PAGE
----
Physicists at the University of Bonn have managed to create optical hollows and more complex patterns into which the light of a Bose-Einstein condensate flows. The creation of such highly low-loss structures for light is a prerequisite for complex light circuits, such as for quantum information processing for a new generation of computers. The researchers are now presenting their results in the journal Nature Photonics.

Light particles (photons) occur as tiny, indivisible portions. Many thousands of these light portions can be merged to form a single super-photon if they are...

Im Focus: Circular RNA linked to brain function

For the first time, scientists have shown that circular RNA is linked to brain function. When a RNA molecule called Cdr1as was deleted from the genome of mice, the animals had problems filtering out unnecessary information – like patients suffering from neuropsychiatric disorders.

While hundreds of circular RNAs (circRNAs) are abundant in mammalian brains, one big question has remained unanswered: What are they actually good for? In the...

Im Focus: RAVAN CubeSat measures Earth's outgoing energy

An experimental small satellite has successfully collected and delivered data on a key measurement for predicting changes in Earth's climate.

The Radiometer Assessment using Vertically Aligned Nanotubes (RAVAN) CubeSat was launched into low-Earth orbit on Nov. 11, 2016, in order to test new...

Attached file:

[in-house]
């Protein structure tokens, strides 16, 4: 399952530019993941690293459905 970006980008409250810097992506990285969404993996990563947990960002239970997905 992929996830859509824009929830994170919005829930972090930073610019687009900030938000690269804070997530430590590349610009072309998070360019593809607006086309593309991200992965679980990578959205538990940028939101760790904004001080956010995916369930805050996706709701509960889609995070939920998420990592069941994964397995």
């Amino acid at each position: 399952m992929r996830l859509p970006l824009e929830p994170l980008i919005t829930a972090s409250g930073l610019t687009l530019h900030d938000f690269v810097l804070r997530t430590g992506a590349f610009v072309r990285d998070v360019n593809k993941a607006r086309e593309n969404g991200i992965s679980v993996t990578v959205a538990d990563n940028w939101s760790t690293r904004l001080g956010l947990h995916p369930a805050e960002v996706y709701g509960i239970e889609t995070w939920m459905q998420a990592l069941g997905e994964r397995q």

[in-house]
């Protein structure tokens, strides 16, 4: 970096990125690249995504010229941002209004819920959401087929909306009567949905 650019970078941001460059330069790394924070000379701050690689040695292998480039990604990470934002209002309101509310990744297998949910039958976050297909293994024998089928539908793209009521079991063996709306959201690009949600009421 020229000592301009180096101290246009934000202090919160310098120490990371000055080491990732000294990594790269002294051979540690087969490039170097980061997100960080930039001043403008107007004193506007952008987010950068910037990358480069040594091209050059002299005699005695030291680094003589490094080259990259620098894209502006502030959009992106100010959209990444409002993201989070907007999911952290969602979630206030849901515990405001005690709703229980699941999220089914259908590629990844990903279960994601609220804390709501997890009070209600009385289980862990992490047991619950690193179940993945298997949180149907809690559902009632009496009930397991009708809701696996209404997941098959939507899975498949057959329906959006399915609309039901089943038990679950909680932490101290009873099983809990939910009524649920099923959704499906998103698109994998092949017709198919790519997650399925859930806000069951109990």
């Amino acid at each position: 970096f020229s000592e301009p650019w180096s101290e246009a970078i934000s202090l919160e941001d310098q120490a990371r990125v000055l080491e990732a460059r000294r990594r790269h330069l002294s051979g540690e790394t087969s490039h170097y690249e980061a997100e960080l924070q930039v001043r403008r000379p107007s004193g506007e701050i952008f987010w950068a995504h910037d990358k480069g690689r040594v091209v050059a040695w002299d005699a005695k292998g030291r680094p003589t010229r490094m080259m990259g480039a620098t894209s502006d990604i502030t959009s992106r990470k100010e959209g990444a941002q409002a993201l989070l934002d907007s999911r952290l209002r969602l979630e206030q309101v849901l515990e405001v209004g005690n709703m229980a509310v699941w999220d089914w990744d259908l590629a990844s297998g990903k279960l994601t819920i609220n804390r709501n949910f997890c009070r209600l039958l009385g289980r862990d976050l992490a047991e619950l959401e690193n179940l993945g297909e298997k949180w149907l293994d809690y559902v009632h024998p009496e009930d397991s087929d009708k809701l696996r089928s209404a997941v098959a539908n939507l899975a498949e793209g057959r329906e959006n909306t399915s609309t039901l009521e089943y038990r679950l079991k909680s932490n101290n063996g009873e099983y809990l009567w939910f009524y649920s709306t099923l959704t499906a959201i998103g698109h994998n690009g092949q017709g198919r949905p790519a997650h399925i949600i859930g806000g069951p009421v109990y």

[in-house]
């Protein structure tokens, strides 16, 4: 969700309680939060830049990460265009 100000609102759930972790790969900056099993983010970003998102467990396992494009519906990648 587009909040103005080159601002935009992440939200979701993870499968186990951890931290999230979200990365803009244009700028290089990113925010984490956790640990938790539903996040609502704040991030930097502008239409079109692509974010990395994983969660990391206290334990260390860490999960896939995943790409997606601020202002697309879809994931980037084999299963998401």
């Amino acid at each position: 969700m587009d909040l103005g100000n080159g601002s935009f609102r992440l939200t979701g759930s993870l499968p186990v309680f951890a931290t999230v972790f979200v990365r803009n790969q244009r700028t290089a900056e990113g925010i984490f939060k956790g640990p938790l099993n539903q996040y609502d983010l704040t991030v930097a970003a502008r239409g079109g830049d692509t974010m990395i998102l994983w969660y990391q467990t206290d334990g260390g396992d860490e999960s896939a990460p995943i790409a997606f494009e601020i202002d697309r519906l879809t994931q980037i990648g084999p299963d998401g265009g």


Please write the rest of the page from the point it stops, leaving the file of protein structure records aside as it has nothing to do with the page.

Im Focus: Scientists shine new light on the “other high temperature superconductor”

A study led by scientists of the Max Planck Institute for the Structure and Dynamics of Matter (MPSD) at the Center for Free-Electron Laser Science in Hamburg presents evidence of the coexistence of superconductivity and “charge-density-waves” in compounds of the poorly-studied family of bismuthates. This observation opens up new perspectives for a deeper understanding of the phenomenon of high-temperature superconductivity, a topic which is at the core of condensed matter research since more than 30 years. The paper by Nicoletti et al has been published in the PNAS.

Since the beginning of the 20th century, superconductivity had been observed in some metals at temperatures only a few degrees above the absolute zero (minus...

All Focus news of the innovation-report >>>

Anzeige

Anzeige

Event News

Call for Papers – ICNFT 2018, 5th International Conference on New Forming Technology

16.08.2017 | Event News

Sustainability is the business model of tomorrow

04.08.2017 | Event News

Clash of Realities 2017: Registration now open. International Conference at TH Köln

26.07.2017 | Event News

 
Latest News

Molecular volume control

22.08.2017 | Life Sciences

When fish swim in the holodeck

22.08.2017 | Life Sciences

Biochemical 'fingerprints' reveal diabetes progression

22.08.2017 | Life Sciences

VideoLinks
B2B-VideoLinks
More VideoLinks >>>